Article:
The report on consumer borrowing will provide support for the view that consumer spending has held up, despite the weakness in home sales and soaring gasoline prices during the spring.

    For May, consumers increased their borrowing by $12.9 billion to a record level of $2.44 trillion. Economists had been forecasting that consumer borrowing would rise by a much smaller $6.5 billion.
    Copyright 2007 The Associated Press. All rights reserved. This material may not be published, broadcast, rewritten or redistributed.

  12. michael schumacher commented on Jul 9

    pretty scary when you look at all of the “financial” sites and the headline are:

    “stock market close to record close”

    most have a variation of that one headline.

    But the consumer (which has been one of the reason given for the strength of the economy) is maxing out it’s credit resources. You’d think it would get at least a mention somewhere….


  13. John F. commented on Jul 9

    If CNBC is hoping to fund a technology upgrade with their fees, I think they might have better luck with a bake sale. Their site is truly unpleasant.

  14. Jeff Cauchy commented on Jul 9

    FWIW, Bloomberg TV is free of charge on Bloomberg.com.

  15. RosevilleBill commented on Jul 9

    I pulled the plug on cable entirely about 4 months ago and don’t feel I’m missing anything. I get plenty of information reading the blogs (especially TBP and Bill Cara). At the gym there are the usual mass quantities of TV’s scattered about. They have actually started to annoy me as I enjoy not being sold something constantly throughout the day. The straw that broke the camel’s back on deciding to unhook the cable was as I was watching CNN around 11:00 on a Sunday morning (after church) and a commercial came on promoting some erectile disfunction pill while my 8 year old daughter was nearby. Thanks for all the info and entertainment Barry.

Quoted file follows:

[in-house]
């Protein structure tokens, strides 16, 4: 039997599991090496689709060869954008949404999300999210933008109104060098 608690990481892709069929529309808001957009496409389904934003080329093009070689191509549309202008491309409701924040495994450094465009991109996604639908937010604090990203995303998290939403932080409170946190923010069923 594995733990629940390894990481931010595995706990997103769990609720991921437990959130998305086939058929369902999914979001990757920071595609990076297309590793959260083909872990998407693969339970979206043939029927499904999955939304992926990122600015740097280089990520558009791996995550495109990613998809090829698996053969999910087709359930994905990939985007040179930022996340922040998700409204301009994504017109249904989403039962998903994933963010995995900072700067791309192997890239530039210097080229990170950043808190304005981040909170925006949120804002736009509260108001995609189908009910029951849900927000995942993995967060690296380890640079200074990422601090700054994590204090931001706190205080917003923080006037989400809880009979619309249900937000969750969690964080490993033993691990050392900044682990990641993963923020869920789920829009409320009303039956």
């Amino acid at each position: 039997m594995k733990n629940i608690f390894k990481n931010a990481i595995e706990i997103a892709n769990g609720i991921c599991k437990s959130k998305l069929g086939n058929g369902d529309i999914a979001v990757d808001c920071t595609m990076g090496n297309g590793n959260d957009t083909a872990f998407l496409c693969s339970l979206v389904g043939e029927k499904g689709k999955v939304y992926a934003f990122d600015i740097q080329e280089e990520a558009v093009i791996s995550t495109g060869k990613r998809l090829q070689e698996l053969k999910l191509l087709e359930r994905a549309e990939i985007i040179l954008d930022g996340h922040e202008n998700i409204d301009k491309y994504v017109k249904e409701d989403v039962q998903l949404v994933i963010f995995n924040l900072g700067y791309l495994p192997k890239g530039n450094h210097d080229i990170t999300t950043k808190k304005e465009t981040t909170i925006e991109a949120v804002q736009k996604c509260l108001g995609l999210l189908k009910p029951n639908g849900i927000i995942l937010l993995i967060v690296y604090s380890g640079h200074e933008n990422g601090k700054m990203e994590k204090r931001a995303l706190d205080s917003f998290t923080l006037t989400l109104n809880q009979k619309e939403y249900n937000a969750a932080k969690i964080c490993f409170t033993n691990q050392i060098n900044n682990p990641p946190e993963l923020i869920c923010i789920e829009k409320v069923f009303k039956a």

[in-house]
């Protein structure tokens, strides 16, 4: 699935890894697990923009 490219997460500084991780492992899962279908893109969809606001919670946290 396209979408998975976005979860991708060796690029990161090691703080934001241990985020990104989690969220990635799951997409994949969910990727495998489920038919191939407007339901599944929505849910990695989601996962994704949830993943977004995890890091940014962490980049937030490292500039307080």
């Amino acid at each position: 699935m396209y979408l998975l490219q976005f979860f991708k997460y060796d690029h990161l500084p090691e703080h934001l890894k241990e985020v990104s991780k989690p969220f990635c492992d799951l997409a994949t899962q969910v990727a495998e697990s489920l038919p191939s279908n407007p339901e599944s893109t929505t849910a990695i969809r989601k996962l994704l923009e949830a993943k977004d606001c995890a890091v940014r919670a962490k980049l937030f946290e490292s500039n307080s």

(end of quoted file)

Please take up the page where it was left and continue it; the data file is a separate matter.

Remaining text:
16. Polly Anna commented on Jul 9

    Didja ya hear what Maria just said on CNBC right now?


    Gosh, I remember Ron Insana when he was just another CNBC dot com knucklehead. Now he is a money manager.

    What next, Joe Kernan taking over for Hank Paulsen at the Treasury?

  17. Ralph commented on Jul 9

    About time some one took them to task on this! I have had nothing but troubles with their new site!

    You can charge me for your service, but I have got to feel like it is worth it. Cnbc, does at times have great content. I am sure lots of folks are interested as am I on occasion.

    However, you have to make it easy for me to get just the stuff I want and you have to make it work on a wide variety of platforms and tools.

    Navigation on the old site was horrible. Imagine my disappointment when I discovered it is worse on the new site.
    Then when I could never actually get video to work right. I just left.

    Sometimes the video would just not work but most often all I could get was audio. The video was a solid gray block.